Costs and fairness were two important factors that limited serious discussion about implementation of college football replay. The NFL had spent millions of dollars in hardware, software and labor to institute replay at the professional level, revenue that is simply not available to all institutions playing college football. Outcomes aside, there were many purists who believed that technology should not interfere within the human element of competition: mistakes will continue to be made by coaches, players and officials, and are simply an intrinsic part of the game, they would say.

But in an era with so many games televised - the Big Ten Conference has had 88 percent or more of its intraconference games televised each of the last five seasons - and with mistakes and missed calls put under the microscope and scrutinized and replayed multiple times, there is now more incentive than ever to get the call right. If a television replay shows indisputable evidence that an official's call (or non-call) was in error, then there should be a mechanism in place to immediately correct the error.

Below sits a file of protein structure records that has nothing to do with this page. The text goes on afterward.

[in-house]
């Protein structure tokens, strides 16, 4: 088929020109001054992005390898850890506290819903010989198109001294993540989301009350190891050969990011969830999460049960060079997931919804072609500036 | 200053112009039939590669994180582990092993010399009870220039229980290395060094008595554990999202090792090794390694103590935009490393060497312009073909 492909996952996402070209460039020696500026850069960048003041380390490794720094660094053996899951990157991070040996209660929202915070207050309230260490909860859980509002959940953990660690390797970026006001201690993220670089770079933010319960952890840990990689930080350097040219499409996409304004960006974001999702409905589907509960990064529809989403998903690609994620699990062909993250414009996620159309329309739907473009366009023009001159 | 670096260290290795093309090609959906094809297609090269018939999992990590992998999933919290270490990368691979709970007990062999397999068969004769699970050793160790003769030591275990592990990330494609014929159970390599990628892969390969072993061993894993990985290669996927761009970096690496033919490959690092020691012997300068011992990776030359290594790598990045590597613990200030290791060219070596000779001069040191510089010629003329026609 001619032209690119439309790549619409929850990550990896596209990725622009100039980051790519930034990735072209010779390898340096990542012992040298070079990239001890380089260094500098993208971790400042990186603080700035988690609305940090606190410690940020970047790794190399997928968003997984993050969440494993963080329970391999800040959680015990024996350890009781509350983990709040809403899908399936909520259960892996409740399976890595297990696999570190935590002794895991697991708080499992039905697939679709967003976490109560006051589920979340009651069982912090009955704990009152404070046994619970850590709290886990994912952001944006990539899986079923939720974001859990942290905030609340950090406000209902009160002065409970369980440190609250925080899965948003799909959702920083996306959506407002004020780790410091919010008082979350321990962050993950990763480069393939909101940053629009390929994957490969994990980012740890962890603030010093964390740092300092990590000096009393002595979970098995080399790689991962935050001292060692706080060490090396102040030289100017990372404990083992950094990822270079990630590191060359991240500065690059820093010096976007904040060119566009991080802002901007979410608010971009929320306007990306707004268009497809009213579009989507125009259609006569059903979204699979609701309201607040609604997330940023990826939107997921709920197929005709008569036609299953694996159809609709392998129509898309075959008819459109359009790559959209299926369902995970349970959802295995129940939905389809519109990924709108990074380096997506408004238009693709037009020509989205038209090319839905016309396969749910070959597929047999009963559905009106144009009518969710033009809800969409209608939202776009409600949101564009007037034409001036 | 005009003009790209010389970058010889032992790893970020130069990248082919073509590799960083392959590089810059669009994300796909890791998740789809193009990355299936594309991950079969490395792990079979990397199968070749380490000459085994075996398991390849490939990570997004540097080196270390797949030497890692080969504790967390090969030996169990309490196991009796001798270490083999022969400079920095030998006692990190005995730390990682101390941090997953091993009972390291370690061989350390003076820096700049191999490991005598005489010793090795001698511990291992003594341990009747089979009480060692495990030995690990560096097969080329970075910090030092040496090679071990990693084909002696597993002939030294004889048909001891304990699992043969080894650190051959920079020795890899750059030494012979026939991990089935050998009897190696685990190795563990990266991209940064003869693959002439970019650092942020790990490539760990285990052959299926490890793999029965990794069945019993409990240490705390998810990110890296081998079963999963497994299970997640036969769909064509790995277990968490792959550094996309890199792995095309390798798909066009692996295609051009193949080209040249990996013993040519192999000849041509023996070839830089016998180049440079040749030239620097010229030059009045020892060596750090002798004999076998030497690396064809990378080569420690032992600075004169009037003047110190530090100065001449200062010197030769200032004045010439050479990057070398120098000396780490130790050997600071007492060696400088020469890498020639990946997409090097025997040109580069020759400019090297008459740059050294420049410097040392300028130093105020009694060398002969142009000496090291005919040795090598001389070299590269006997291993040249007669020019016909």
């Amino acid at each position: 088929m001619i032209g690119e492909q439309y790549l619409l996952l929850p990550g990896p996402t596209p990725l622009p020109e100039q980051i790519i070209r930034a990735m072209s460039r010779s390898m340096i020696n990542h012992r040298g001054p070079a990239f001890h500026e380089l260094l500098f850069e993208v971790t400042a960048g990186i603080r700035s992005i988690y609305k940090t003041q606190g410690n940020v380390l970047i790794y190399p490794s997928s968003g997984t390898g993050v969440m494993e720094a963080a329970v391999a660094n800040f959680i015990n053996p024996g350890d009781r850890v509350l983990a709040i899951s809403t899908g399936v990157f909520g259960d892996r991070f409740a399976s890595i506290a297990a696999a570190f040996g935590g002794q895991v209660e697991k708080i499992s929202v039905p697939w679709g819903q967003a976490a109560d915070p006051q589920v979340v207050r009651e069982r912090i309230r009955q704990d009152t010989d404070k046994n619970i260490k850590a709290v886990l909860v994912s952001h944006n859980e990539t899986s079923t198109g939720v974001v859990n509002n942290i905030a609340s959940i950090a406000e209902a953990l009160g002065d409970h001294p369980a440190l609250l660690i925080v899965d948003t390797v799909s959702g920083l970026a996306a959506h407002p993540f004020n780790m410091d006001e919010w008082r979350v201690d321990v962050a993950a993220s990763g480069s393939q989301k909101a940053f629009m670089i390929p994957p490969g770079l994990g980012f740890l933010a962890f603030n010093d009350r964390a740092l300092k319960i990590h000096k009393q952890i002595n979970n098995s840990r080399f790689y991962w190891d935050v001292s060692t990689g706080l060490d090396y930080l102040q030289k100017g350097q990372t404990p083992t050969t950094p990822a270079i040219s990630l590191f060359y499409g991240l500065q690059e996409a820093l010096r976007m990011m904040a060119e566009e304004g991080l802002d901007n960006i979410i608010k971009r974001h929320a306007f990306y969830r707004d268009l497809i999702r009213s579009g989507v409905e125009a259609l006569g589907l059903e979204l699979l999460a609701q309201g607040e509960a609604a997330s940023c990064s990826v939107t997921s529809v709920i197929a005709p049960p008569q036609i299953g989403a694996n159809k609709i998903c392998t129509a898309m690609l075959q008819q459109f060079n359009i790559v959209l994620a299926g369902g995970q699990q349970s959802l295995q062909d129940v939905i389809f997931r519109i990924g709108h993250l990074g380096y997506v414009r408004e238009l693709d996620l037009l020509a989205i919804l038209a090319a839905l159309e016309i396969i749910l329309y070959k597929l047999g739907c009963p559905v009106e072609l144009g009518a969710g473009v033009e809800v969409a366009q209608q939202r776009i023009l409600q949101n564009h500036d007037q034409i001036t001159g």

THE GOAL OF INSTANT REPLAY

The goal of the Big Ten's football television replay plan is to:

See-----Review-----Change (if warranted).

Only specific plays are reviewable, and only those plays where the absolute standard of indisputable video evidence is met can a play be overturned.

The Big Ten Conference replay system allows for specific types of officiating mistakes to be immediately reviewed and corrected once the standard of indisputable video evidence is met.

The replay system will not guarantee that all officiating mistakes are identified and corrected.

PERSPECTIVE ON INSTANT REPLAY